Politicized labels leave no room for reason

Updated: 2013-09-10 07:19

By Zhu Yuan (China Daily)

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Even with scholars who are usually labeled as conservative or liberal-minded, it is not necessarily accurate when it comes to how he or she thinks on a particular problem.

The most dangerous thing about labeling people and certain kinds of matter is to politicize or inject ideological bias into some otherwise neutral labels as we did in the 1960s or 1970s.

The post-1990 generation should just refer to people born after 1990 and the label of the post-1980 generation should just refer to people born after 1980. A landlord is just a person in possession of some land and a capitalist in possession of an enterprise and it should have nothing to do with the question of whether they are good or bad.

Some people may still have to change the habit of making assumptions about people and things just on the neutral labels they wear because of the inertia of political movements in the past.

But it is really problematic when some make similar assumptions in their articles from the premise that a particular neutral label may have ideological connotations according to them. By doing so, they leave no room for reasoning. Which is the sole prerequisite for fair public discourse about anything.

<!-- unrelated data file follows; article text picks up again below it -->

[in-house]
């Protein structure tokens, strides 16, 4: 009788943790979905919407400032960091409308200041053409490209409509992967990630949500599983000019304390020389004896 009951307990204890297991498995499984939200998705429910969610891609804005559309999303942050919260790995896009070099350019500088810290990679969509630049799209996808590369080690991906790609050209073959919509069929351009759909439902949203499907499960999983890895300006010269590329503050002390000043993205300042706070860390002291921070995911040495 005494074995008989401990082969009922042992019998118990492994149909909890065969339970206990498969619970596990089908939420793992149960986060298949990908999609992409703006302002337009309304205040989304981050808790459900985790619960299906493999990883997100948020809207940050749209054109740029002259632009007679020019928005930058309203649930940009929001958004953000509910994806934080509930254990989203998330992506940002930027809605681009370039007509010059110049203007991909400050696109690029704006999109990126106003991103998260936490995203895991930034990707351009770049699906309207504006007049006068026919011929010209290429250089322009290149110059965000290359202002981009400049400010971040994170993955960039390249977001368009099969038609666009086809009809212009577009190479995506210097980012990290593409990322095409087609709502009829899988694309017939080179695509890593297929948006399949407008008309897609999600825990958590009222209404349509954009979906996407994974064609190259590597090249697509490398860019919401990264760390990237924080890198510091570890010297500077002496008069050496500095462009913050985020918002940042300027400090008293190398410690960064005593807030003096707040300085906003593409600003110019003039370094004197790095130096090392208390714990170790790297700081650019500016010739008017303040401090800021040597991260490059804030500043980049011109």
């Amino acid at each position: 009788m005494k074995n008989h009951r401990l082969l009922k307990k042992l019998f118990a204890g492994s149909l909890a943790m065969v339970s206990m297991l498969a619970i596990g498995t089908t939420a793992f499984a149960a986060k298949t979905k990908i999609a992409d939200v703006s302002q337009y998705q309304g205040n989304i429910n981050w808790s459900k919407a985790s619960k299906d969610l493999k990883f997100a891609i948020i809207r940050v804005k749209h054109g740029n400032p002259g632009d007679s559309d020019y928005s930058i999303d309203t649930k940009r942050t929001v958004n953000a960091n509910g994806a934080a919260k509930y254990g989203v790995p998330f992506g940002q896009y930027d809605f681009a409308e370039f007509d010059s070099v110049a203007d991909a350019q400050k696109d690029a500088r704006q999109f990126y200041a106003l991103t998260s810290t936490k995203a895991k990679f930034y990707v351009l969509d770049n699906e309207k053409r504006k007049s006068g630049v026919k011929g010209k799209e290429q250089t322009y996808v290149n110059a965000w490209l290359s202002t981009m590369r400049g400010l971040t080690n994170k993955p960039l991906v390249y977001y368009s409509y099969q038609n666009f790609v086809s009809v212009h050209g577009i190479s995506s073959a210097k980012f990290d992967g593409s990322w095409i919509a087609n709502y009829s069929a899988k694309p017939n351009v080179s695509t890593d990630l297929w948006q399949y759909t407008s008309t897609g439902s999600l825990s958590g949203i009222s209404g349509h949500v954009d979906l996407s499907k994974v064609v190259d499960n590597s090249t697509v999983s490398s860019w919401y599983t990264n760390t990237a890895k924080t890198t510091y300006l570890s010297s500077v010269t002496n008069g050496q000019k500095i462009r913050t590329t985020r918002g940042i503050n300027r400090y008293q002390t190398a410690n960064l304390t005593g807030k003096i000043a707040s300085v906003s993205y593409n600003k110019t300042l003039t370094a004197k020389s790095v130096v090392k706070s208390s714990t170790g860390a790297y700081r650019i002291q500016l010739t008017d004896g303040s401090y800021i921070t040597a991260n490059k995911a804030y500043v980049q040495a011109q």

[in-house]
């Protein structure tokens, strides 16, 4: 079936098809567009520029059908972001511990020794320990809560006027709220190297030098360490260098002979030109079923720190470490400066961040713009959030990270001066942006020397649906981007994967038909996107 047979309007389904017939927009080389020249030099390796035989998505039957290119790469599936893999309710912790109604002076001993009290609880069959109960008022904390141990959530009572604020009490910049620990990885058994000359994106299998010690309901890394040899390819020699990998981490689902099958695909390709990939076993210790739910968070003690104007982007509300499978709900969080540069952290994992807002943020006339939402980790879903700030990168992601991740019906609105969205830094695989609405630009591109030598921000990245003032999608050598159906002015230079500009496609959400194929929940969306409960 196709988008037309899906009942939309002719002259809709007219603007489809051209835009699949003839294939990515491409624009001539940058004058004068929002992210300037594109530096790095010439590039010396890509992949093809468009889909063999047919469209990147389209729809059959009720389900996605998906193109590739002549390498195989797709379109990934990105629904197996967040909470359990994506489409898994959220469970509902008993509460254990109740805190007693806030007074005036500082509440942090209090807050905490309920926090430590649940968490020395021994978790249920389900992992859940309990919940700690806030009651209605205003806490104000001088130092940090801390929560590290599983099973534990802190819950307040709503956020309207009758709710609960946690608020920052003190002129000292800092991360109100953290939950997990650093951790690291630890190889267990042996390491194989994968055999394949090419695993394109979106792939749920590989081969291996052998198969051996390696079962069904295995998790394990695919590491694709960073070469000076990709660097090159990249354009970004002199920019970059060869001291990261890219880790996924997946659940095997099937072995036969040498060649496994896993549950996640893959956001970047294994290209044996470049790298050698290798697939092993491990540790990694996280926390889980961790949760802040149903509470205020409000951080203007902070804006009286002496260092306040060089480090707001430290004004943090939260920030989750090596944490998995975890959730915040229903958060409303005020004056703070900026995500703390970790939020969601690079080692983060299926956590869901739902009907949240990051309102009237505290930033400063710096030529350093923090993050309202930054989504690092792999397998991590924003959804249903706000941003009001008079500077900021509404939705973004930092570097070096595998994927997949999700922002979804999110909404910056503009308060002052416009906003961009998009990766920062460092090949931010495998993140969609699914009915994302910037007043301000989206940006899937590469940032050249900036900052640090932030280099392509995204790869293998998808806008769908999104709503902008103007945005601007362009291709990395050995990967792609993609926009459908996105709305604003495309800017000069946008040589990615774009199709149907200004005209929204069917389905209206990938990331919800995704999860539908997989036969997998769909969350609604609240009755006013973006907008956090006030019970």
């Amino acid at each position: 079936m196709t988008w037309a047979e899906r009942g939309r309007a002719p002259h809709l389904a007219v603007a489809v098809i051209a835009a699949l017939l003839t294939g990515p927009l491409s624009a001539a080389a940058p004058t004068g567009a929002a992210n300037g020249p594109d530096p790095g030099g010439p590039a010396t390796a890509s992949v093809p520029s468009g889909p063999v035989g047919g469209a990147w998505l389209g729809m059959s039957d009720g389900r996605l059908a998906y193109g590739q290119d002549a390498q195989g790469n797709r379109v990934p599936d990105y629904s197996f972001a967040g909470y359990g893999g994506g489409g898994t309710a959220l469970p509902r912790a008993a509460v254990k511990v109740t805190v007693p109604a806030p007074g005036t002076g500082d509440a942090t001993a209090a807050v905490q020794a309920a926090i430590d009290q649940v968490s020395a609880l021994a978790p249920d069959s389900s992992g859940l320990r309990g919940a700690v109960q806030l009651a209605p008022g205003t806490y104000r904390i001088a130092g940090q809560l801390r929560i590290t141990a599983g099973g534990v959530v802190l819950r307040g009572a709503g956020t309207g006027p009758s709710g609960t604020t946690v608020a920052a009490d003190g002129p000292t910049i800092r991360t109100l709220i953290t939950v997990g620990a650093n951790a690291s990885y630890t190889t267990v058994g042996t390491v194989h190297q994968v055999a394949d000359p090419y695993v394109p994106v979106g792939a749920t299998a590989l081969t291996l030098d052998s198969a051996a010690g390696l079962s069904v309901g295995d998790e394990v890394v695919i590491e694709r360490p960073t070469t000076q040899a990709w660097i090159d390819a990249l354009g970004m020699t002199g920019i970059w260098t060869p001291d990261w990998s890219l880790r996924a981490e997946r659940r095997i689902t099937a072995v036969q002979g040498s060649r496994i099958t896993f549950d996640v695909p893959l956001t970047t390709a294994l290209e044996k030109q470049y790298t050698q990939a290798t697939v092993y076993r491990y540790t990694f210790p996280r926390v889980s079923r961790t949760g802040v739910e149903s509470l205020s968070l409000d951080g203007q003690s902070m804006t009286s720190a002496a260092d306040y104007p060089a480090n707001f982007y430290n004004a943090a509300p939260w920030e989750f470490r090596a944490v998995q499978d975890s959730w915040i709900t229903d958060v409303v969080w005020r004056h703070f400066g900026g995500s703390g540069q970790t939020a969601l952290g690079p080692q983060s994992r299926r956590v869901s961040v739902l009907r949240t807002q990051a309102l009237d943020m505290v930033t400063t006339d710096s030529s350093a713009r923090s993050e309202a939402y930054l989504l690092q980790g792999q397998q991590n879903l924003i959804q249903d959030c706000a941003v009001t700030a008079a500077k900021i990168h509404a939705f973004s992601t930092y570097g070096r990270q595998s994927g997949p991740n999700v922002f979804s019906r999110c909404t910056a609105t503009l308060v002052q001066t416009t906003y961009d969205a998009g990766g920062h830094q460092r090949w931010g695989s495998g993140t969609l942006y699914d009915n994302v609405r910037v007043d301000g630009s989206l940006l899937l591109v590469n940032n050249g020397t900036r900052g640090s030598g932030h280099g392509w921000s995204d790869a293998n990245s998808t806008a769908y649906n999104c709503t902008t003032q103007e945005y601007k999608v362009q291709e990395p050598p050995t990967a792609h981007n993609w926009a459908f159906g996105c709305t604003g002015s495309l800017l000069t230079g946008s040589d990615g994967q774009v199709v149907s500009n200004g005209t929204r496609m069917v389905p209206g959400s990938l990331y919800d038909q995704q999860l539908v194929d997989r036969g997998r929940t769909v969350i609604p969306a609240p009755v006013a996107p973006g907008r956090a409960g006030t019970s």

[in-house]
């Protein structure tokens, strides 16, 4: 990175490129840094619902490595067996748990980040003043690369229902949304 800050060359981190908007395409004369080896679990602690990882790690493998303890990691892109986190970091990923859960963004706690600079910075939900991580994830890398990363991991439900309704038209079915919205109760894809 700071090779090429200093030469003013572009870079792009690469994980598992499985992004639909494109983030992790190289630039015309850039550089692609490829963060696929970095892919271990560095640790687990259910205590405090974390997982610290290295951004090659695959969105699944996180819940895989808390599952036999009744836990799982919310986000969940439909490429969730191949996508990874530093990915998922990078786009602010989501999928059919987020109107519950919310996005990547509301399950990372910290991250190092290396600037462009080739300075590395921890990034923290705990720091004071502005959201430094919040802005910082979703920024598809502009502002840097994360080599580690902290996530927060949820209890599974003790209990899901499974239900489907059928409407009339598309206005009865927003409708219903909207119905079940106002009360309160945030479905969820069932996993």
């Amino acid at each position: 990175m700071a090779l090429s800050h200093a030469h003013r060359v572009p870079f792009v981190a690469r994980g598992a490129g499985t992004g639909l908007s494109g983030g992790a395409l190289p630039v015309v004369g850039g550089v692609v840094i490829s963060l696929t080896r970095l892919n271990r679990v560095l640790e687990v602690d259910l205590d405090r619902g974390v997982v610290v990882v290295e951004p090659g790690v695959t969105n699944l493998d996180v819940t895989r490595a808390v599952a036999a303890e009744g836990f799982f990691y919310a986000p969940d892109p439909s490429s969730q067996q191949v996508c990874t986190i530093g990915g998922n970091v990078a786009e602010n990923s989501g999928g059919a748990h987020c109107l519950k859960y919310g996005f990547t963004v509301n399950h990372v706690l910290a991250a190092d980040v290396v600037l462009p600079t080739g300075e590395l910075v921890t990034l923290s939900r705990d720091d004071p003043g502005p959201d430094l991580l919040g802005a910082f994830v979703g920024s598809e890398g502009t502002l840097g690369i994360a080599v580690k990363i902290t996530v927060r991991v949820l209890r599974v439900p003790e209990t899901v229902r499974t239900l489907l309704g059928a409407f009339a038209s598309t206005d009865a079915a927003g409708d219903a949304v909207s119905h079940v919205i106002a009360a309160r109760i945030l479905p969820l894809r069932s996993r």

It is not only a matter for academia. The more people are accustomed to making assumptions through labels or preconceptions, the more difficult it is for things to be done in a reasonable manner. The most absurd example of such an assumption was the slogan: "We would rather keep weeds that are proletarian in nature than seedlings that are capitalist in nature."

Serious discussion about something in a reasonable manner is the prerequisite to do a good job about it. That was the very basis, on which the opening-up and reforms were initiated at the end of the 1970s.

The author is a senior writer with China Daily. zhuyuan@chinadaily.com.cn

(China Daily 09/10/2013 page8)

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